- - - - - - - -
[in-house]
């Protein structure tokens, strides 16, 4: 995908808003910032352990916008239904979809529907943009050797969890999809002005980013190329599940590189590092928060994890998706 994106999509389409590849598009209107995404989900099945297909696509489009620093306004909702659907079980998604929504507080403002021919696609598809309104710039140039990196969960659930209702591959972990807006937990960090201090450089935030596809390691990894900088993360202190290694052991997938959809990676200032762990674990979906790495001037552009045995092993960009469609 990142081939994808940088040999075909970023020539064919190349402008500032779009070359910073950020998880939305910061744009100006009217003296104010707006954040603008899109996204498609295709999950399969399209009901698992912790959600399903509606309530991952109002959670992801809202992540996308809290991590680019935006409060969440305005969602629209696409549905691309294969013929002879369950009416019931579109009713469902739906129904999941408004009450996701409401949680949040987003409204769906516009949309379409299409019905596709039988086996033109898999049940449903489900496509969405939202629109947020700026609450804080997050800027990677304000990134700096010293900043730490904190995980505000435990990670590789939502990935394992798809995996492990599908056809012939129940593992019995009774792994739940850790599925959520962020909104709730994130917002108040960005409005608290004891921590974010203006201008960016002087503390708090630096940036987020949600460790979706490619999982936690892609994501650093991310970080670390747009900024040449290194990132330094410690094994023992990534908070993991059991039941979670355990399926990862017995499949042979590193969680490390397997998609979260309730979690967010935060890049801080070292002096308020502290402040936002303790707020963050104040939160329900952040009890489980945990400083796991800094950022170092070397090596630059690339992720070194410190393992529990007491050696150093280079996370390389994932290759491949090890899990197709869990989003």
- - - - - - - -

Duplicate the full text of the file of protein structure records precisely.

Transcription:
[in-house]
């Protein structure tokens, strides 16, 4: 995908808003910032352990916008239904979809529907943009050797969890999809002005980013190329599940590189590092928060994890998706 994106999509389409590849598009209107995404989900099945297909696509489009620093306004909702659907079980998604929504507080403002021919696609598809309104710039140039990196969960659930209702591959972990807006937990960090201090450089935030596809390691990894900088993360202190290694052991997938959809990676200032762990674990979906790495001037552009045995092993960009469609 990142081939994808940088040999075909970023020539064919190349402008500032779009070359910073950020998880939305910061744009100006009217003296104010707006954040603008899109996204498609295709999950399969399209009901698992912790959600399903509606309530991952109002959670992801809202992540996308809290991590680019935006409060969440305005969602629209696409549905691309294969013929002879369950009416019931579109009713469902739906129904999941408004009450996701409401949680949040987003409204769906516009949309379409299409019905596709039988086996033109898999049940449903489900496509969405939202629109947020700026609450804080997050800027990677304000990134700096010293900043730490904190995980505000435990990670590789939502990935394992798809995996492990599908056809012939129940593992019995009774792994739940850790599925959520962020909104709730994130917002108040960005409005608290004891921590974010203006201008960016002087503390708090630096940036987020949600460790979706490619999982936690892609994501650093991310970080670390747009900024040449290194990132330094410690094994023992990534908070993991059991039941979670355990399926990862017995499949042979590193969680490390397997998609979260309730979690967010935060890049801080070292002096308020502290402040936002303790707020963050104040939160329900952040009890489980945990400083796991800094950022170092070397090596630059690339992720070194410190393992529990007491050696150093280079996370390389994932290759491949090890899990197709869990989003």